???

I cut and pasted this crap. Once again, you attack someone at least have the facts correct and I am sure this will be refuted by another agenda.

Facts - The teacher day is much longer than what was written - PLUS work taken home to grade and prepare for the next lesson- all in all over 8 hours total

I have never heard of this pay per minute meeting stuff you wrote of- if its true- I am owed a fortune = joke. Teachers have faculty meetings, parent meetings, parent phone conferences, administrative meetings, department meetings, Back to school night, and 3 rounds of Day and Night appointment conferences- All unpaid and UNDERSTOOD as part of this job. No idea what the poster was speaking of.

And I beleive the poster that was responded to- did say repeatedly they asked for no fanfare.

There is tutoring for classroom concepts = for any student to attend numerous times per week. I HAVE NEVER HEARD OF ANY OTHER TYPE OF TEACHER EVER deny a student after class or school help. Most anything contrary is a FLAT OUT LIE.

And yes teachers who stay for extras - clubs, activities, chaperones, and sports are paid. Is that not normal in the real world?? A coach or band director or chorus teacher or whatever is paid a stipend for the extra time. If you do your twisted math - and say a teacher gets to the high school at 7am and teaches then has a game or club event until 9pm - that is 14 hours. How would that look in the business world? Time and a half - it is not the case here, as people are paid a flat stipend.

How dare you attack people who are helping the youth of our community after school? Be a smarty pants and add up all of hours of an advisor or coach and divide into $$ and it would come out to 7 or 8 bux an hour - at best.

LET ME REPEAT- NO PAT ON THE BACK ASKED FOR - JUST REPLYING TO FALSE INFO......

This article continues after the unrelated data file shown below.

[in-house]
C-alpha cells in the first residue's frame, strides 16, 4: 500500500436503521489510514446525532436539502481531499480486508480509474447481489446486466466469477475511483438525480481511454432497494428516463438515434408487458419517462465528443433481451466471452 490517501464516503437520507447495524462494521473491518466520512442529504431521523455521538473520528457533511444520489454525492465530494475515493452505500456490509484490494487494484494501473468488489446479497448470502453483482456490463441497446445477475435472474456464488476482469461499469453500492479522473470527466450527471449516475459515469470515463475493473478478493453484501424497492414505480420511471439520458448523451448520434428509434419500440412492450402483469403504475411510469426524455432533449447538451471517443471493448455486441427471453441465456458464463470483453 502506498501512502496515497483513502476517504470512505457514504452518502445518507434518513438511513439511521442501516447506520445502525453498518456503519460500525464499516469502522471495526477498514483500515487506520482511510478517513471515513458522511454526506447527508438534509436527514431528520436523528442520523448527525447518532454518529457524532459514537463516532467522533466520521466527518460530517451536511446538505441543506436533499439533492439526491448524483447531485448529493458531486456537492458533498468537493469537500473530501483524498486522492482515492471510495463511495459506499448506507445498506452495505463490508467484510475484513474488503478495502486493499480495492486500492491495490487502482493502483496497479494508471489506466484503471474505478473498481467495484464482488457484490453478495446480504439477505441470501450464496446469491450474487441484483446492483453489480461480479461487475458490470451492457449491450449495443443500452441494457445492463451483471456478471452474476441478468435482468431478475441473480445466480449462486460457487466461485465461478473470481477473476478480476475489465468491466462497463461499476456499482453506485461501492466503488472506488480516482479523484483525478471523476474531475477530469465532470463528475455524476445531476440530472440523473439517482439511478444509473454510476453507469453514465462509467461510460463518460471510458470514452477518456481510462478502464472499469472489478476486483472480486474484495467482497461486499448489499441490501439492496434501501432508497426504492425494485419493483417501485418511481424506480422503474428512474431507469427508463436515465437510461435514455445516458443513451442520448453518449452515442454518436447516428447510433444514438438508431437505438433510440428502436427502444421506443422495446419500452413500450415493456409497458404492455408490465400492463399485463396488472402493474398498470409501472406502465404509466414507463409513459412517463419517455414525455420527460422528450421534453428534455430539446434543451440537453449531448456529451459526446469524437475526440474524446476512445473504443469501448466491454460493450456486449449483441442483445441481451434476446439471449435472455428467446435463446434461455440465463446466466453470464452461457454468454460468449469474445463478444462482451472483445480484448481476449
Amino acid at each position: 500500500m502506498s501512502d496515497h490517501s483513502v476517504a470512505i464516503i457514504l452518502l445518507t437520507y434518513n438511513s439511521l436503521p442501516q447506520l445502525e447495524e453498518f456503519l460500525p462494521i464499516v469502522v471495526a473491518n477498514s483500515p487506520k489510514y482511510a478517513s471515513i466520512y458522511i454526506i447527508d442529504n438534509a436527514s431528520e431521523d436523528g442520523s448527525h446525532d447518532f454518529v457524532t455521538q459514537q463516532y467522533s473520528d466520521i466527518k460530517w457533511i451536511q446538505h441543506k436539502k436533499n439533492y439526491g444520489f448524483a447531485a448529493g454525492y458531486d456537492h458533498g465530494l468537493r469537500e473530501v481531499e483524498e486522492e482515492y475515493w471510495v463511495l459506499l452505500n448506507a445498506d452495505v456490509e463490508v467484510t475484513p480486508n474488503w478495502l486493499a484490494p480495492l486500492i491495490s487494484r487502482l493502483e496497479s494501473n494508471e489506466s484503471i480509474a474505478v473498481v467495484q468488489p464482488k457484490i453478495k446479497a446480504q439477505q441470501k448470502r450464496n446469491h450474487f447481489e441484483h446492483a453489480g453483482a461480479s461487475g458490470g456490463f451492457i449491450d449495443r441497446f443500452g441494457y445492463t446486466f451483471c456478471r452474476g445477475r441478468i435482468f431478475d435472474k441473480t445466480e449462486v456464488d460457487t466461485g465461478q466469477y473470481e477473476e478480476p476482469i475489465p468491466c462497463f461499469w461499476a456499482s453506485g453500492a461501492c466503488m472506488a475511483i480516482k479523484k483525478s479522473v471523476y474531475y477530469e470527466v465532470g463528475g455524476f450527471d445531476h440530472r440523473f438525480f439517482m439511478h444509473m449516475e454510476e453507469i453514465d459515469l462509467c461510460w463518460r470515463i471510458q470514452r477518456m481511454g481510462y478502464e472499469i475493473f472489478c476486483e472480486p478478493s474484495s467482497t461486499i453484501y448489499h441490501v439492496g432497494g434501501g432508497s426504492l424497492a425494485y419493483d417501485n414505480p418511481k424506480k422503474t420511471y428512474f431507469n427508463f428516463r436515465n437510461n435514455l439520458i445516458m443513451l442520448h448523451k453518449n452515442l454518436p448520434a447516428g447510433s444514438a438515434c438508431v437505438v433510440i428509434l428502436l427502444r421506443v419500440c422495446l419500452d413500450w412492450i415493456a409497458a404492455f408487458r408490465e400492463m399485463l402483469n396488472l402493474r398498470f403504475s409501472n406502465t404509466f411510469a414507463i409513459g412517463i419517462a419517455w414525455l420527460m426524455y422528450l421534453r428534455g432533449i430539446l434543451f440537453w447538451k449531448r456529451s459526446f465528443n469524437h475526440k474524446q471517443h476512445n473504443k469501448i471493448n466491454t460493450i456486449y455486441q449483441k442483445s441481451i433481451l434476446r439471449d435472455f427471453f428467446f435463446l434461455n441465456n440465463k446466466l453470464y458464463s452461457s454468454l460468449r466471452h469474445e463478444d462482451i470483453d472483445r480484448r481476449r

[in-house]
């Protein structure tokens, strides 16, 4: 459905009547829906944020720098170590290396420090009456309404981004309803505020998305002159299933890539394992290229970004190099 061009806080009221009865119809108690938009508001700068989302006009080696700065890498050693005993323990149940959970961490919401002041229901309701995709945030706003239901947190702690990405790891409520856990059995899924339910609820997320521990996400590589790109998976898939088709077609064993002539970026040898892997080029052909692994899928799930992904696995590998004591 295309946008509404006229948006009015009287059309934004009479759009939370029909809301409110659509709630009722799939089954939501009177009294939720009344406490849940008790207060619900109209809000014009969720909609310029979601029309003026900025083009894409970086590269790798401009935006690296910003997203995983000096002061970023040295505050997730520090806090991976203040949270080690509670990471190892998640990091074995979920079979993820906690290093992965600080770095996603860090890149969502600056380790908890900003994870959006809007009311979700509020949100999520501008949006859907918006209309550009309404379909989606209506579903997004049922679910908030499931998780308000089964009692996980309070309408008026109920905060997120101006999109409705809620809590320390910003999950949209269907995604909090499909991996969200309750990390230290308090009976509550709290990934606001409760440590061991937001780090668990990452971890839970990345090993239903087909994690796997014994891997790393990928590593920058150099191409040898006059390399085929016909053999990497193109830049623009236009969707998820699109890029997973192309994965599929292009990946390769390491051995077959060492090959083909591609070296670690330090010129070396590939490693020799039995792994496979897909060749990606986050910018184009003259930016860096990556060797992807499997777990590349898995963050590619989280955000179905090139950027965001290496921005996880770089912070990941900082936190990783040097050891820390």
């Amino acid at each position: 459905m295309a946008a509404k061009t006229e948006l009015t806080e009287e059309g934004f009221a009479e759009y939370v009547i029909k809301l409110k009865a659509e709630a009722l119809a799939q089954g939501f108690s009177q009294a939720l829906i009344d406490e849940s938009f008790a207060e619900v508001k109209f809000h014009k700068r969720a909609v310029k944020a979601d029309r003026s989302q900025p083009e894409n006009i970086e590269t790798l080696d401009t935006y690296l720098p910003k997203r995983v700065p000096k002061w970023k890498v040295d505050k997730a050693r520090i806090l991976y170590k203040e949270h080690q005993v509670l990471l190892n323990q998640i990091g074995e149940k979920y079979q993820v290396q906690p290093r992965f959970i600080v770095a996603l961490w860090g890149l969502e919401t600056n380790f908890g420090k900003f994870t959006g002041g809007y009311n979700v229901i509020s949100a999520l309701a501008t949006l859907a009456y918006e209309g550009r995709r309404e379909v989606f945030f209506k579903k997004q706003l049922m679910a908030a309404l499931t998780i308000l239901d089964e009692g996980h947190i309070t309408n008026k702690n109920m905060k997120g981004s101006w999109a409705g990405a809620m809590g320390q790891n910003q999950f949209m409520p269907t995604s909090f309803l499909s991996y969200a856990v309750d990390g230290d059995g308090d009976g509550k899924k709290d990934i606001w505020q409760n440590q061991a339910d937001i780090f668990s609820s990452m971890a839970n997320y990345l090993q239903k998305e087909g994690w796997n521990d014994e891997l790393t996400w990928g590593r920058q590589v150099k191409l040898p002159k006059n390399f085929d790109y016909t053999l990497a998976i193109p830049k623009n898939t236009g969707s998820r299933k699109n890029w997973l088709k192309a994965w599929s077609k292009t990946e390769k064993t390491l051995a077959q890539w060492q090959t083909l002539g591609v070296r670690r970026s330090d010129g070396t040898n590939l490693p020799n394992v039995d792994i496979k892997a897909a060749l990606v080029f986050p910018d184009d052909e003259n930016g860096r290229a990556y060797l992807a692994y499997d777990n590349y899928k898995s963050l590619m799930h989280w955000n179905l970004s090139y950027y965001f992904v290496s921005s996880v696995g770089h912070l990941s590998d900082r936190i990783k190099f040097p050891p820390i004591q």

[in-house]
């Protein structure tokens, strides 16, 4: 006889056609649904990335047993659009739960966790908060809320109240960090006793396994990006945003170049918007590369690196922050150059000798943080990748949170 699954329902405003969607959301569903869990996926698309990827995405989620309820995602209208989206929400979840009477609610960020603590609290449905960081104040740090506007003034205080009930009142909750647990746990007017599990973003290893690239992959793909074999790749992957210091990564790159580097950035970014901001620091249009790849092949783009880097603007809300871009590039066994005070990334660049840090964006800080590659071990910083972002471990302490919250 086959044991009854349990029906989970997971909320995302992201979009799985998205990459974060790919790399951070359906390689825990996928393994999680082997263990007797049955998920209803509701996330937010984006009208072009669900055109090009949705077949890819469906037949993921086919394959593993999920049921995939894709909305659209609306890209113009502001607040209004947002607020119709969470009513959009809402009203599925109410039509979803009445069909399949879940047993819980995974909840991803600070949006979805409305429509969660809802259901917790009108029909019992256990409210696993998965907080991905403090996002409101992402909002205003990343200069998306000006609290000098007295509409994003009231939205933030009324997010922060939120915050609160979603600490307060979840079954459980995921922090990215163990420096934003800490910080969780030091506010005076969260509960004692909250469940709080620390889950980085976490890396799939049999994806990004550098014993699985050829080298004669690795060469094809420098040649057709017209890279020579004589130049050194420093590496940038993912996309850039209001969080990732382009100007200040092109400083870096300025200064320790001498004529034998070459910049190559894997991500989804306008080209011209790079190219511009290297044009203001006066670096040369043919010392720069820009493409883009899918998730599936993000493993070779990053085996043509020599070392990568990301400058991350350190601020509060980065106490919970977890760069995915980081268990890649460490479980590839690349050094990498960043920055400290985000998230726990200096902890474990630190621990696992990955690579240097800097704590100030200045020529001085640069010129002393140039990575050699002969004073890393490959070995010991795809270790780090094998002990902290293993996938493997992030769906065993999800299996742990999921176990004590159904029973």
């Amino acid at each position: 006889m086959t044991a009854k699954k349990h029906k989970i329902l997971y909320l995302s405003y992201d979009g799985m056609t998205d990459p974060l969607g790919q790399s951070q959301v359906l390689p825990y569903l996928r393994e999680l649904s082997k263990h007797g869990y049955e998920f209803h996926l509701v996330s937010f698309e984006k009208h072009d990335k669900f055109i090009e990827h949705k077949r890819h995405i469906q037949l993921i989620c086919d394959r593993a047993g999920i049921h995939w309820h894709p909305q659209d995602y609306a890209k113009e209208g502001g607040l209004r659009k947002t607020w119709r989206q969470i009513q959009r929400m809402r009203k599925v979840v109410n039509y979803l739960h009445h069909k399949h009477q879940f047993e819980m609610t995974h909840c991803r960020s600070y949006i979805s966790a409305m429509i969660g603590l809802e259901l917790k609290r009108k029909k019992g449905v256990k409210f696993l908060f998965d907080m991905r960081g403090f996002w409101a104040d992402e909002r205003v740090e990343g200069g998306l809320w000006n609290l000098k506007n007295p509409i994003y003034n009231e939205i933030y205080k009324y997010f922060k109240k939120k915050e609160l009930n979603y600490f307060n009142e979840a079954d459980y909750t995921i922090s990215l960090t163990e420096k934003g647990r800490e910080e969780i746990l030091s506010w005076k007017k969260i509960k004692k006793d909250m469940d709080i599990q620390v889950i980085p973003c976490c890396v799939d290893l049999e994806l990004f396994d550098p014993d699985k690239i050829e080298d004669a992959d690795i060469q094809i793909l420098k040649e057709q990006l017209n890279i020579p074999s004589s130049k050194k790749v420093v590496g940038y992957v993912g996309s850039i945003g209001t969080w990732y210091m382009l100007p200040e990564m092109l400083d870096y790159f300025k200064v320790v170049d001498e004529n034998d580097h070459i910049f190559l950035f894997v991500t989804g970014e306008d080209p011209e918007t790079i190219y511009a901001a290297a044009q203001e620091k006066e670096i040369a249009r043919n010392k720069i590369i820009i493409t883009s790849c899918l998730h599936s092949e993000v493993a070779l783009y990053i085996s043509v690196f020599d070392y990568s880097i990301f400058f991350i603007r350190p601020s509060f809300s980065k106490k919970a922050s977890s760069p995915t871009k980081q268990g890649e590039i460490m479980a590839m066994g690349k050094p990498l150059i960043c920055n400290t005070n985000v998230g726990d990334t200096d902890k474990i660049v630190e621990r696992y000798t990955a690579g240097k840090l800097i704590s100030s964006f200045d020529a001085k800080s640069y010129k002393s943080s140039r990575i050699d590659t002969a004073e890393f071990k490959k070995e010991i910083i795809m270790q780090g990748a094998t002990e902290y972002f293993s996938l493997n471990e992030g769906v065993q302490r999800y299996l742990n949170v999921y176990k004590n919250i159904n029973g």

This whole thing is really getting out of hand.......

Anonymous said...

To the above poster, here is the link of your contract.

http://www.meetings-center.com/aberdeen/teachercontract07.pdf from the Aberdeener's older post!!

Maybe you should read your own contract. If you can't read your own contract it's not my fault!

187 days! read the link.

Anonymous said...

It does seem to state that info in this contract. Maybe you should read it over more carefully.

Anonymous said...

I can read, thank you.

Once again, you are not there, you don't know- as I do not know the workings of your job.

It states that the teacher is expected to attend up to 30 hours of meetings without compensation. I wrote about those meetings in the post. This payment of money is when time which is allowed in the work day for the teacher is taken up by an important unexpected meeting that cannot wait. The employee has that option of money or comp time after a certain point. I have only seen comp time taken. Same as if you work at Toys R US and they take your lunch or break time and they either pay you or give you time back. What is so hard to see here?

I was replying to the original post which said that ALL meetings and whatever were paid for and compensated- not true. I believe the quote was "attending meetings is part of my job". So are all of the meetings I listed.

And it is 187 days, OK. As it is in almost every American school district. And I listed a few of the times when people who do extras who are here more than that- and there is compensation- a stipend. Coaches, band, dance team, play and musical, and a few others are there much more than the 187.

Not complaining - just fixing untruths.

I don't even live in this town, but wow thank god I don't. I would be afraid to go to the grocery store for fear of people seeing what type of food I eat and post it on here- "teachers should not eat Chips Ahoy. That is why our students like snack food." or see how much I pay for meat and chicken and post it as a accusation stealing or something. Of course, exagerration.